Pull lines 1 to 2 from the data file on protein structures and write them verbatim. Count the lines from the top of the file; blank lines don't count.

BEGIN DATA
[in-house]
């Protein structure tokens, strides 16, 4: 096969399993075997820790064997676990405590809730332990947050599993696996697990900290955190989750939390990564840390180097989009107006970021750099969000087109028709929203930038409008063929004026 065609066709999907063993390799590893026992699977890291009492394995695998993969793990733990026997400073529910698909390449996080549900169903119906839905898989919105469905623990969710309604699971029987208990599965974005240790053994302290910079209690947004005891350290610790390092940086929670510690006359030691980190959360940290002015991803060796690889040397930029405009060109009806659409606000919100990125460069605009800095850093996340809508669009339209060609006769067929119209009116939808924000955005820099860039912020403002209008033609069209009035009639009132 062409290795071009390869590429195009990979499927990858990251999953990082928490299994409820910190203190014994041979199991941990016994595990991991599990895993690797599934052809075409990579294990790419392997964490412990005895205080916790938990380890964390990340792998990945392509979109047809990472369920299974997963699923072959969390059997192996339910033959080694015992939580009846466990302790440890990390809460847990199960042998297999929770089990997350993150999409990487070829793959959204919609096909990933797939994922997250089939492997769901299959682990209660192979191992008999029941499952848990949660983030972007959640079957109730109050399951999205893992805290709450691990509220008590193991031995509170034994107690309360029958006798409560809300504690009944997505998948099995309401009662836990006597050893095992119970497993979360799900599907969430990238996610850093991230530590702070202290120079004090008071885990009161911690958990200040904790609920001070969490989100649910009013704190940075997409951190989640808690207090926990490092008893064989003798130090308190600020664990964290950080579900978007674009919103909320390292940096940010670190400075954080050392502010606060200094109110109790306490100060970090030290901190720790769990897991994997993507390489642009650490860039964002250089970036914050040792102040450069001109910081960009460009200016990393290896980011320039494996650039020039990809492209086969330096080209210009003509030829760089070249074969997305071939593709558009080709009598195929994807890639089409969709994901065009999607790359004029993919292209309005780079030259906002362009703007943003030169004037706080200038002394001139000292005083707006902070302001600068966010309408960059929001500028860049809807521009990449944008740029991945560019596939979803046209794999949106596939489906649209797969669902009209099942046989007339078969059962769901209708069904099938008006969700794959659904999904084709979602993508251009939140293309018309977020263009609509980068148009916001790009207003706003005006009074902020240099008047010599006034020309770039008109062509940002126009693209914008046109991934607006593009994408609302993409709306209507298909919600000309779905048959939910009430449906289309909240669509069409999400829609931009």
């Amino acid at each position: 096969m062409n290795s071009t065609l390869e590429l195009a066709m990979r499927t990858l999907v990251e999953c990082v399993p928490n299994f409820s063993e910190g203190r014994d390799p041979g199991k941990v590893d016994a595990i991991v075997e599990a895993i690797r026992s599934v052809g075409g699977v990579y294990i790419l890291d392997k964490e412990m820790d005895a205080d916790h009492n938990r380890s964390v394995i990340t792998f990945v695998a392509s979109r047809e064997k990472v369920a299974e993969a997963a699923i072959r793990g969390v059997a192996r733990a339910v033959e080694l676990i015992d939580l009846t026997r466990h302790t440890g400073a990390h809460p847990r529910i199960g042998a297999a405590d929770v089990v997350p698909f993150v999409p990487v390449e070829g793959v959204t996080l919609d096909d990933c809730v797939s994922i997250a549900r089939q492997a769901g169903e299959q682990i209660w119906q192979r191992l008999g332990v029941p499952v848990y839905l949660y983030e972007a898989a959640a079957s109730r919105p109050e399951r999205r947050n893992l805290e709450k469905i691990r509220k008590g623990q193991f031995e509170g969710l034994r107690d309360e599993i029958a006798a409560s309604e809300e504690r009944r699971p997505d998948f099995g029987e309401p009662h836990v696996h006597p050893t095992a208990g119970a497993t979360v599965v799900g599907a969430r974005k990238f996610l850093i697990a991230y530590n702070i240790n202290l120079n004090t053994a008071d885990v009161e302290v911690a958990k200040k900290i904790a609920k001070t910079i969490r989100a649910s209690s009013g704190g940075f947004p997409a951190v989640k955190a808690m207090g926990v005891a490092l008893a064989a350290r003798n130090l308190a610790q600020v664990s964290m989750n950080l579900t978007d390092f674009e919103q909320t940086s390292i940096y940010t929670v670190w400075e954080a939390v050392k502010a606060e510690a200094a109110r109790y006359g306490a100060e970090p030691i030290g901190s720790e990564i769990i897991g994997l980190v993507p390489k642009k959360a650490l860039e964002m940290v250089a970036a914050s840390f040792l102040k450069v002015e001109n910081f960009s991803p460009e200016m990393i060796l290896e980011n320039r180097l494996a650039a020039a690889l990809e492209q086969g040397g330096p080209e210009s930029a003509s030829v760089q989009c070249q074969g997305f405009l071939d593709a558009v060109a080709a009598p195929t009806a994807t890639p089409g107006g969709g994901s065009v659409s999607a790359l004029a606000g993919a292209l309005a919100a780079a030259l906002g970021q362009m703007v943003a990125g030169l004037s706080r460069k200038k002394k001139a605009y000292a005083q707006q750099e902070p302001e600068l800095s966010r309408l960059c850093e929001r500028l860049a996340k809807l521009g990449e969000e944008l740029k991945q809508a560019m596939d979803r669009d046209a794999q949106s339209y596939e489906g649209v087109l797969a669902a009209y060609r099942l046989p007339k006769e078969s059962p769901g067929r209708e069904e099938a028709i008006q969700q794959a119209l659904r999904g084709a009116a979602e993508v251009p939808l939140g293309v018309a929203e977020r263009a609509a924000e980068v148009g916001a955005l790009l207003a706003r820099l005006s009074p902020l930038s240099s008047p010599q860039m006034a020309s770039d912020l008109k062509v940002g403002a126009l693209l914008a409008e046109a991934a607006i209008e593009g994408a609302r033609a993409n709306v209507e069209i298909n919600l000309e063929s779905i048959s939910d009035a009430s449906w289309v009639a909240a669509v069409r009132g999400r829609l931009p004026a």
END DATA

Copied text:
[in-house]
């Protein structure tokens, strides 16, 4: 096969399993075997820790064997676990405590809730332990947050599993696996697990900290955190989750939390990564840390180097989009107006970021750099969000087109028709929203930038409008063929004026 065609066709999907063993390799590893026992699977890291009492394995695998993969793990733990026997400073529910698909390449996080549900169903119906839905898989919105469905623990969710309604699971029987208990599965974005240790053994302290910079209690947004005891350290610790390092940086929670510690006359030691980190959360940290002015991803060796690889040397930029405009060109009806659409606000919100990125460069605009800095850093996340809508669009339209060609006769067929119209009116939808924000955005820099860039912020403002209008033609069209009035009639009132 062409290795071009390869590429195009990979499927990858990251999953990082928490299994409820910190203190014994041979199991941990016994595990991991599990895993690797599934052809075409990579294990790419392997964490412990005895205080916790938990380890964390990340792998990945392509979109047809990472369920299974997963699923072959969390059997192996339910033959080694015992939580009846466990302790440890990390809460847990199960042998297999929770089990997350993150999409990487070829793959959204919609096909990933797939994922997250089939492997769901299959682990209660192979191992008999029941499952848990949660983030972007959640079957109730109050399951999205893992805290709450691990509220008590193991031995509170034994107690309360029958006798409560809300504690009944997505998948099995309401009662836990006597050893095992119970497993979360799900599907969430990238996610850093991230530590702070202290120079004090008071885990009161911690958990200040904790609920001070969490989100649910009013704190940075997409951190989640808690207090926990490092008893064989003798130090308190600020664990964290950080579900978007674009919103909320390292940096940010670190400075954080050392502010606060200094109110109790306490100060970090030290901190720790769990897991994997993507390489642009650490860039964002250089970036914050040792102040450069001109910081960009460009200016990393290896980011320039494996650039020039990809492209086969330096080209210009003509030829760089070249074969997305071939593709558009080709009598195929994807890639089409969709994901065009999607790359004029993919292209309005780079030259906002362009703007943003030169004037706080200038002394001139000292005083707006902070302001600068966010309408960059929001500028860049809807521009990449944008740029991945560019596939979803046209794999949106596939489906649209797969669902009209099942046989007339078969059962769901209708069904099938008006969700794959659904999904084709979602993508251009939140293309018309977020263009609509980068148009916001790009207003706003005006009074902020240099008047010599006034020309770039008109062509940002126009693209914008046109991934607006593009994408609302993409709306209507298909919600000309779905048959939910009430449906289309909240669509069409999400829609931009």